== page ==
Evaluate if the pest would have suitable hosts and climate to establish in California:

Score: 2

– Low (1) Not likely to establish in California; or likely to establish in very limited areas.

– Medium (2) may be able to establish in a larger but limited part of California.

– High (3) likely to establish a widespread distribution in California.

2) Known Pest Host Range: Prosapia bicincta is known to feed on nine families of ornamental and crop plants (John Pickering, 2018). Nymphs primarily feed on centipede grass, coastal bermudagrass and other bermudagrass cultivars. Damage has been reported on other grasses such as pangolagrass, and St. Augustine grass. Other susceptible hosts include sweet corn, seashore paspalum, zoysiagrass, and tall fescue. Adults feed on ornamental hollies used in landscapes. (Nachappa, 2004). Most of these hosts are present throughout California. It receives a High (3) in this category.

Evaluate the host range of the pest:

Score: 3

– Low (1) has a very limited host range.

– Medium (2) has a moderate host range.

– High (3) has a wide host range.

3) Pest Dispersal Potential: Prosapia spp. females lay approximately 45 eggs on average. Eggs hatch in about two weeks. Nymphs undergo four instars within one month. Spittle bugs overwinter as eggs in hollow stems and in thatch at base of the grass. There are two generations in a year (Cornille 2005, Godwin, 2008). This species is most active from late spring through early fall. It receives a Medium (2) in this category.

Evaluate the natural and artificial dispersal potential of the pest:

Score: 2

– Low (1) does not have high reproductive or dispersal potential.

– Medium (2) has either high reproductive or dispersal potential.

– High (3) has both high reproduction and dispersal potential.

4) Economic Impact: Prosapia spps. can reduce forage quality and availability, thereby competing with grazing animals. They are likely to causes huge losses to improved pastures. Prosapia bicincta feed on the underside of the leaves and inject poison that cause the plant to lose its chlorophyll. Nymphs remove a lot of fluid from the plants to continuously produce spittle (Campbell, 2016). Heavily infested pastures turn brown, become unproductive and may experience die back in large patches (Vendramini et al., 2015). Use of cultural practices such as burning of dense mats of infested pastures, stockpiling for grazing in the following season, killing eggs in spring and preventing thatch accumulation can add to production costs. It receives a High (3) in this category.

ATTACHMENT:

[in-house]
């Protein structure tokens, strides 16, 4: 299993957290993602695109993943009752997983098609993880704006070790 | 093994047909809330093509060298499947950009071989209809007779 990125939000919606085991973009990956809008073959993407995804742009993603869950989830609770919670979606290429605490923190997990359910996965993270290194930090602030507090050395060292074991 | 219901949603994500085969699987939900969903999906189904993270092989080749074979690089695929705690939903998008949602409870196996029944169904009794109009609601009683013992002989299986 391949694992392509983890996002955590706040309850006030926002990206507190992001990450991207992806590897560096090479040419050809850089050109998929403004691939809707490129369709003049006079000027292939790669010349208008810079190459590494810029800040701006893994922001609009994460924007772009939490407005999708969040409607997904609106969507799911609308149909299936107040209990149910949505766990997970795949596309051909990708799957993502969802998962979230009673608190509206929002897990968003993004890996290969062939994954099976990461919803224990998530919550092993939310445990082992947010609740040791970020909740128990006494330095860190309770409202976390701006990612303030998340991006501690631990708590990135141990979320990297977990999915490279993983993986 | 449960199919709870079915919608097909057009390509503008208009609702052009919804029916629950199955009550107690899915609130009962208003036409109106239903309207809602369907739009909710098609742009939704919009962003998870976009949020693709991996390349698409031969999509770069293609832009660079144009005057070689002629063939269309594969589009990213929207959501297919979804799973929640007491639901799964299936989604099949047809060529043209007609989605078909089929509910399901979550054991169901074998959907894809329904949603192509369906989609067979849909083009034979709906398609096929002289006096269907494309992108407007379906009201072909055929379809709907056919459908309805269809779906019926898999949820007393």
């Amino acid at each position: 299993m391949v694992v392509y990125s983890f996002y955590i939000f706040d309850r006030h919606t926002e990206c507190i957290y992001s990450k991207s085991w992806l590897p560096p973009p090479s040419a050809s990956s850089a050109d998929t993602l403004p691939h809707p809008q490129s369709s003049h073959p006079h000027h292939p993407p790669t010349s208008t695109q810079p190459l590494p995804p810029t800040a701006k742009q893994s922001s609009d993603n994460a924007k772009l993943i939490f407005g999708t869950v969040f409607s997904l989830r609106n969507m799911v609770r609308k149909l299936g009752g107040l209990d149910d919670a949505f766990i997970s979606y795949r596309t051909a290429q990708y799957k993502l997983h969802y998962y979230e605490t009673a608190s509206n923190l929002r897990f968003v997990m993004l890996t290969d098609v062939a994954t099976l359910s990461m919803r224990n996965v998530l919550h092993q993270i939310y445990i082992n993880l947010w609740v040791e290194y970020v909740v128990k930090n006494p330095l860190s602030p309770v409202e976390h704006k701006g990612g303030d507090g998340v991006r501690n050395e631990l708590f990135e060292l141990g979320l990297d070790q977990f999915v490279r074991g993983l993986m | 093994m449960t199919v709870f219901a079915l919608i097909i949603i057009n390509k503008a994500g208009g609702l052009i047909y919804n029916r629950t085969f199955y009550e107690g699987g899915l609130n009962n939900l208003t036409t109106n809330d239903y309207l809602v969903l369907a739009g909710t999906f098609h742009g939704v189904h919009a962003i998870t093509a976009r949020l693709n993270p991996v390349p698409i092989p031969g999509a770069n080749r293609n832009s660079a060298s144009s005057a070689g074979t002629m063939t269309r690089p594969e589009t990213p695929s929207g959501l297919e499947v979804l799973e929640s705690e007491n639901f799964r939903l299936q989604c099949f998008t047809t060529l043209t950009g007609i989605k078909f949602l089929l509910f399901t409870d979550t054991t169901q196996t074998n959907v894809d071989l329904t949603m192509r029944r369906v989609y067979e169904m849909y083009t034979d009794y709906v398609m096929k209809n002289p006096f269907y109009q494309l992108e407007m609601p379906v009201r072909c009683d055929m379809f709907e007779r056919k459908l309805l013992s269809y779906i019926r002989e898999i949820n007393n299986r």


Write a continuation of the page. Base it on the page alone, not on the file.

Evaluate the economic impact of the pest to California using the criteria below:

Economic Impact: A, B, D

A. The pest could lower crop yield.

B. The pest could lower crop value (includes increasing crop production costs).

C. The pest could trigger the loss of markets (includes quarantines).

D. The pest could negatively change normal cultural practices.

E. The pest can vector, or is vectored, by another pestiferous organism.

F. The organism is injurious or poisonous to agriculturally important animals.

G. The organism can interfere with the delivery or supply of water for agricultural uses.

Economic Impact Score: 3

– Low (1) causes 0 or 1 of these impacts.

– Medium (2) causes 2 of these impacts.

– High (3) causes 3 or more of these impacts.

5) Environmental Impact: Prosapia bicincta is not likely to lower biodiversity and disrupt natural communities. It is also not known to impact major endangered and threatened species in California. However, if this species is introduced and gets established, it may impact grassland species such asTrifolium amoenum, an endangered annual herb occurring in grassland areas of the San Francisco Bay area and the northern California (California Native Plant Society, 2018). Being an economic pest of grasses, this species is likely to trigger official treatments if it gets established in rangelands in the state.  It receives a High (3) in this category.

Evaluate the environmental impact of the pest on California using the criteria below:

Environmental Impact:  B, D

A. The pest could have a significant environmental impact such as lowering biodiversity, disrupting natural communities, or changing ecosystem processes.

B. The pest could directly affect threatened or endangered species.

C. The pest could impact threatened or endangered species by disrupting critical habitats.

D. The pest could trigger additional official or private treatment programs.